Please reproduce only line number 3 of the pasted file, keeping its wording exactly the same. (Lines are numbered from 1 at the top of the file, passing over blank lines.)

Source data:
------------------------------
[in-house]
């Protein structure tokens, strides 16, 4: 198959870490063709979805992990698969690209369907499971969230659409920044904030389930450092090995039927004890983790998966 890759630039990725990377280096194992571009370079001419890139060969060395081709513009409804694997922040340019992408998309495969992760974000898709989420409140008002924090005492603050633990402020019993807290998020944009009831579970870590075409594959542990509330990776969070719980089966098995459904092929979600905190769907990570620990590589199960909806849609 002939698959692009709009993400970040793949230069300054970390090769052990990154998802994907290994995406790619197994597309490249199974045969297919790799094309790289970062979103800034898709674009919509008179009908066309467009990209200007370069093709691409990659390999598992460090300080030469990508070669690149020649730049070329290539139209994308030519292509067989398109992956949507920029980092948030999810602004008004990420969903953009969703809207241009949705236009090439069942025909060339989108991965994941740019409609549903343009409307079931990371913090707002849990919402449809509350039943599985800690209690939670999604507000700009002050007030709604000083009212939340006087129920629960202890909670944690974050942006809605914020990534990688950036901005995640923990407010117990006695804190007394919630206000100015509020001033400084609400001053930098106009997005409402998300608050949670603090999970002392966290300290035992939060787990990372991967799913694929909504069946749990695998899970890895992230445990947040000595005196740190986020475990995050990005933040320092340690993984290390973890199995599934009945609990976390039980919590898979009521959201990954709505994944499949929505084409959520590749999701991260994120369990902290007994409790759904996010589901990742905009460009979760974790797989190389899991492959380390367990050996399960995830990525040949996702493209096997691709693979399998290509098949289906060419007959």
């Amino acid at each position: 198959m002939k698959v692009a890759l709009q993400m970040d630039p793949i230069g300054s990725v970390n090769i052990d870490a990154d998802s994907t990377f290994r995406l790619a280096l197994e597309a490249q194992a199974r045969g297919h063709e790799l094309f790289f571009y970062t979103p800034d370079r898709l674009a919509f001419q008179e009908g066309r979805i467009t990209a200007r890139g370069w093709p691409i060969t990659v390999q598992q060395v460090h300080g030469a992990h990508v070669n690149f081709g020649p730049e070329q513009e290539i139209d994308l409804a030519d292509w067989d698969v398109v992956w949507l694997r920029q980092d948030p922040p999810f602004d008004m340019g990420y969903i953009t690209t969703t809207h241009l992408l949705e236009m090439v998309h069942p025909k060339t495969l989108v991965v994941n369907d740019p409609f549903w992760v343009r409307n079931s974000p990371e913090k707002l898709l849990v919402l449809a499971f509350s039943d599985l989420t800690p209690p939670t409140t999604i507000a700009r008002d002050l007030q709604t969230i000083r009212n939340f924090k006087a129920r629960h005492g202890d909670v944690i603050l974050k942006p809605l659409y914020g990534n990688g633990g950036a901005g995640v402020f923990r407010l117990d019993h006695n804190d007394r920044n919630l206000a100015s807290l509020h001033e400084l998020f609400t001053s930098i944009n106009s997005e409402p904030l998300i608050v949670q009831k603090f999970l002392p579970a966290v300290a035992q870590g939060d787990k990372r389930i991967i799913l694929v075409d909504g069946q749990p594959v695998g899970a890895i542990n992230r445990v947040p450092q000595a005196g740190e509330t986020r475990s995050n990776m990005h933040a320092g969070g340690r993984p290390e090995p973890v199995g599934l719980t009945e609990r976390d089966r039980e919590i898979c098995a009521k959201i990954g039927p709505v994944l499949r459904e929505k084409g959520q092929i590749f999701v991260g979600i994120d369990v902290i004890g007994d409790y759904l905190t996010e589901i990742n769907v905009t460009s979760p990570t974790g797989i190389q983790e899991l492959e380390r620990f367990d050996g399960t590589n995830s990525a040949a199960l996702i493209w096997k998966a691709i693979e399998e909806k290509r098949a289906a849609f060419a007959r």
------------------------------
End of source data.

């Amino acid at each position: 198959m002939k698959v692009a890759l709009q993400m970040d630039p793949i230069g300054s990725v970390n090769i052990d870490a990154d998802s994907t990377f290994r995406l790619a280096l197994e597309a490249q194992a199974r045969g297919h063709e790799l094309f790289f571009y970062t979103p800034d370079r898709l674009a919509f001419q008179e009908g066309r979805i467009t990209a200007r890139g370069w093709p691409i060969t990659v390999q598992q060395v460090h300080g030469a992990h990508v070669n690149f081709g020649p730049e070329q513009e290539i139209d994308l409804a030519d292509w067989d698969v398109v992956w949507l694997r920029q980092d948030p922040p999810f602004d008004m340019g990420y969903i953009t690209t969703t809207h241009l992408l949705e236009m090439v998309h069942p025909k060339t495969l989108v991965v994941n369907d740019p409609f549903w992760v343009r409307n079931s974000p990371e913090k707002l898709l849990v919402l449809a499971f509350s039943d599985l989420t800690p209690p939670t409140t999604i507000a700009r008002d002050l007030q709604t969230i000083r009212n939340f924090k006087a129920r629960h005492g202890d909670v944690i603050l974050k942006p809605l659409y914020g990534n990688g633990g950036a901005g995640v402020f923990r407010l117990d019993h006695n804190d007394r920044n919630l206000a100015s807290l509020h001033e400084l998020f609400t001053s930098i944009n106009s997005e409402p904030l998300i608050v949670q009831k603090f999970l002392p579970a966290v300290a035992q870590g939060d787990k990372r389930i991967i799913l694929v075409d909504g069946q749990p594959v695998g899970a890895i542990n992230r445990v947040p450092q000595a005196g740190e509330t986020r475990s995050n990776m990005h933040a320092g969070g340690r993984p290390e090995p973890v199995g599934l719980t009945e609990r976390d089966r039980e919590i898979c098995a009521k959201i990954g039927p709505v994944l499949r459904e929505k084409g959520q092929i590749f999701v991260g979600i994120d369990v902290i004890g007994d409790y759904l905190t996010e589901i990742n769907v905009t460009s979760p990570t974790g797989i190389q983790e899991l492959e380390r620990f367990d050996g399960t590589n995830s990525a040949a199960l996702i493209w096997k998966a691709i693979e399998e909806k290509r098949a289906a849609f060419a007959r």